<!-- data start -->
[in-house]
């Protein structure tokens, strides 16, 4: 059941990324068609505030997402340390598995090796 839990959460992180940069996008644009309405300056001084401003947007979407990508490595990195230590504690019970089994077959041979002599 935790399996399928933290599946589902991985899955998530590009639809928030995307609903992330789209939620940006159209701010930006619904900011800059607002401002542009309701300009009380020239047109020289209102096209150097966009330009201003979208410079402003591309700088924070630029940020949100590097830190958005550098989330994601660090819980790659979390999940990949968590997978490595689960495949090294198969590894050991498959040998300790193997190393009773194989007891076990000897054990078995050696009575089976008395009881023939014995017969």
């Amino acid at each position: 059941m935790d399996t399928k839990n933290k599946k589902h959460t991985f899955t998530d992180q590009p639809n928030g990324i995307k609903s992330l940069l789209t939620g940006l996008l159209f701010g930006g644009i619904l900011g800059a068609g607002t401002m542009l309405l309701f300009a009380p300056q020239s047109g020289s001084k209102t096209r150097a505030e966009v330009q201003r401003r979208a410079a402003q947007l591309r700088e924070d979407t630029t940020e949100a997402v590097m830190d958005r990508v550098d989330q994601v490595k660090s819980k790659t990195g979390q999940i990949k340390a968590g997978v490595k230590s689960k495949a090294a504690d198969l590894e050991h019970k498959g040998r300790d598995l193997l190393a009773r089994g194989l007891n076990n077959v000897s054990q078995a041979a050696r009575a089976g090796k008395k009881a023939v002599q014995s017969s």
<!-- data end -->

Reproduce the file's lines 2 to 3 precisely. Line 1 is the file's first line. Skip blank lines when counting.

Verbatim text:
């Protein structure tokens, strides 16, 4: 059941990324068609505030997402340390598995090796 839990959460992180940069996008644009309405300056001084401003947007979407990508490595990195230590504690019970089994077959041979002599 935790399996399928933290599946589902991985899955998530590009639809928030995307609903992330789209939620940006159209701010930006619904900011800059607002401002542009309701300009009380020239047109020289209102096209150097966009330009201003979208410079402003591309700088924070630029940020949100590097830190958005550098989330994601660090819980790659979390999940990949968590997978490595689960495949090294198969590894050991498959040998300790193997190393009773194989007891076990000897054990078995050696009575089976008395009881023939014995017969």
């Amino acid at each position: 059941m935790d399996t399928k839990n933290k599946k589902h959460t991985f899955t998530d992180q590009p639809n928030g990324i995307k609903s992330l940069l789209t939620g940006l996008l159209f701010g930006g644009i619904l900011g800059a068609g607002t401002m542009l309405l309701f300009a009380p300056q020239s047109g020289s001084k209102t096209r150097a505030e966009v330009q201003r401003r979208a410079a402003q947007l591309r700088e924070d979407t630029t940020e949100a997402v590097m830190d958005r990508v550098d989330q994601v490595k660090s819980k790659t990195g979390q999940i990949k340390a968590g997978v490595k230590s689960k495949a090294a504690d198969l590894e050991h019970k498959g040998r300790d598995l193997l190393a009773r089994g194989l007891n076990n077959v000897s054990q078995a041979a050696r009575a089976g090796k008395k009881a023939v002599q014995s017969s």